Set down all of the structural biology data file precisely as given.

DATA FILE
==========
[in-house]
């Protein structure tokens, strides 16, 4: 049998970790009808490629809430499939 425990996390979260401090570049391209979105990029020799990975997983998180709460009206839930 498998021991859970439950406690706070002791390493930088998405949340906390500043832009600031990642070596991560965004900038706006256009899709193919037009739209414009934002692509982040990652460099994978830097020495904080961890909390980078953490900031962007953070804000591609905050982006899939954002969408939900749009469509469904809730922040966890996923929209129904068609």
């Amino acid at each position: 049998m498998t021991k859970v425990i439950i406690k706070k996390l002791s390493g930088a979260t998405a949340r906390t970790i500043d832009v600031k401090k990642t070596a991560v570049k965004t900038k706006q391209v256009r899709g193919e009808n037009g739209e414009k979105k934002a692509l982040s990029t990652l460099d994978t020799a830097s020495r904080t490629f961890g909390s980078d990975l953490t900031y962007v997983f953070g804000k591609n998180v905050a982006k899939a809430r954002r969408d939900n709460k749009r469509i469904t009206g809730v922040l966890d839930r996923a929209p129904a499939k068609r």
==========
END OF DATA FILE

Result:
[in-house]
């Protein structure tokens, strides 16, 4: 049998970790009808490629809430499939 425990996390979260401090570049391209979105990029020799990975997983998180709460009206839930 498998021991859970439950406690706070002791390493930088998405949340906390500043832009600031990642070596991560965004900038706006256009899709193919037009739209414009934002692509982040990652460099994978830097020495904080961890909390980078953490900031962007953070804000591609905050982006899939954002969408939900749009469509469904809730922040966890996923929209129904068609």
């Amino acid at each position: 049998m498998t021991k859970v425990i439950i406690k706070k996390l002791s390493g930088a979260t998405a949340r906390t970790i500043d832009v600031k401090k990642t070596a991560v570049k965004t900038k706006q391209v256009r899709g193919e009808n037009g739209e414009k979105k934002a692509l982040s990029t990652l460099d994978t020799a830097s020495r904080t490629f961890g909390s980078d990975l953490t900031y962007v997983f953070g804000k591609n998180v905050a982006k899939a809430r954002r969408d939900n709460k749009r469509i469904t009206g809730v922040l966890d839930r996923a929209p129904a499939k068609r």